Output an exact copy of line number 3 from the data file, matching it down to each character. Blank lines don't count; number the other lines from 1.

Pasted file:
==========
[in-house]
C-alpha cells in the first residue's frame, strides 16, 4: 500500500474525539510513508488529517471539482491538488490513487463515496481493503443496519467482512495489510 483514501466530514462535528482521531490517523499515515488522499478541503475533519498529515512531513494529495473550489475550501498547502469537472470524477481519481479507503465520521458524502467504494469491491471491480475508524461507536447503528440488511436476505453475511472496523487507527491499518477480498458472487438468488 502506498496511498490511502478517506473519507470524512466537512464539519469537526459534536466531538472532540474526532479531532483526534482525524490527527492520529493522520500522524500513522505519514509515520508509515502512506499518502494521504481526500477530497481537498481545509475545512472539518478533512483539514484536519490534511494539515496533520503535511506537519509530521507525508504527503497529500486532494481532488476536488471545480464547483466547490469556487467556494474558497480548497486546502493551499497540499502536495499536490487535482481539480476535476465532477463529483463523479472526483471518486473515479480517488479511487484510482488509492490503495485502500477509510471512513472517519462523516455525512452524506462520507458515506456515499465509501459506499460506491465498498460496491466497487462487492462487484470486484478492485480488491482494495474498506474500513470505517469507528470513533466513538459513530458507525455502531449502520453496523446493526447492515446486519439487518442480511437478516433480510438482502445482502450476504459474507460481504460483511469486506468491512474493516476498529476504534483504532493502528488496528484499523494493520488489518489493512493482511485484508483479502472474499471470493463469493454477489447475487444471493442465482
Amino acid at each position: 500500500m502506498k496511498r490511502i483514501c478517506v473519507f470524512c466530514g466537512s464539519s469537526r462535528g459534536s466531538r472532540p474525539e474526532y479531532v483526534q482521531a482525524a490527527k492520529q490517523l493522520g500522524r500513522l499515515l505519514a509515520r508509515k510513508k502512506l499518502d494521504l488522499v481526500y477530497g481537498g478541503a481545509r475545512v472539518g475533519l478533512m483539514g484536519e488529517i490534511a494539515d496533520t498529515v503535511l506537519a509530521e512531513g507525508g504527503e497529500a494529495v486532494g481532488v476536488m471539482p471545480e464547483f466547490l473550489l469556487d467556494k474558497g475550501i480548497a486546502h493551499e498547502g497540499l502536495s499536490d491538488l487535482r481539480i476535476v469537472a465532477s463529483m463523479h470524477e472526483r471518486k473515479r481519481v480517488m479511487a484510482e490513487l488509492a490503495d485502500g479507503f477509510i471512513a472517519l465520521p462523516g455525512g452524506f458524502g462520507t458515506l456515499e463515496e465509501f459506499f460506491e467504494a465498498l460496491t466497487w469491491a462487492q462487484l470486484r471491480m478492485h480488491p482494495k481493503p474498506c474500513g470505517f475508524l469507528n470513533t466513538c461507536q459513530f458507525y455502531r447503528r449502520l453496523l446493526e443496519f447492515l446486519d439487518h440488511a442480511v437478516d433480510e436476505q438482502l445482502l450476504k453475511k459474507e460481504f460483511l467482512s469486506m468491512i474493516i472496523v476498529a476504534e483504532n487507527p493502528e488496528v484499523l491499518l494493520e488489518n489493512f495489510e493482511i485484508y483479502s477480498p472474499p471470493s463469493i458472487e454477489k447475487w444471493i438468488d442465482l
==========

Amino acid at each position: 500500500m502506498k496511498r490511502i483514501c478517506v473519507f470524512c466530514g466537512s464539519s469537526r462535528g459534536s466531538r472532540p474525539e474526532y479531532v483526534q482521531a482525524a490527527k492520529q490517523l493522520g500522524r500513522l499515515l505519514a509515520r508509515k510513508k502512506l499518502d494521504l488522499v481526500y477530497g481537498g478541503a481545509r475545512v472539518g475533519l478533512m483539514g484536519e488529517i490534511a494539515d496533520t498529515v503535511l506537519a509530521e512531513g507525508g504527503e497529500a494529495v486532494g481532488v476536488m471539482p471545480e464547483f466547490l473550489l469556487d467556494k474558497g475550501i480548497a486546502h493551499e498547502g497540499l502536495s499536490d491538488l487535482r481539480i476535476v469537472a465532477s463529483m463523479h470524477e472526483r471518486k473515479r481519481v480517488m479511487a484510482e490513487l488509492a490503495d485502500g479507503f477509510i471512513a472517519l465520521p462523516g455525512g452524506f458524502g462520507t458515506l456515499e463515496e465509501f459506499f460506491e467504494a465498498l460496491t466497487w469491491a462487492q462487484l470486484r471491480m478492485h480488491p482494495k481493503p474498506c474500513g470505517f475508524l469507528n470513533t466513538c461507536q459513530f458507525y455502531r447503528r449502520l453496523l446493526e443496519f447492515l446486519d439487518h440488511a442480511v437478516d433480510e436476505q438482502l445482502l450476504k453475511k459474507e460481504f460483511l467482512s469486506m468491512i474493516i472496523v476498529a476504534e483504532n487507527p493502528e488496528v484499523l491499518l494493520e488489518n489493512f495489510e493482511i485484508y483479502s477480498p472474499p471470493s463469493i458472487e454477489k447475487w444471493i438468488d442465482l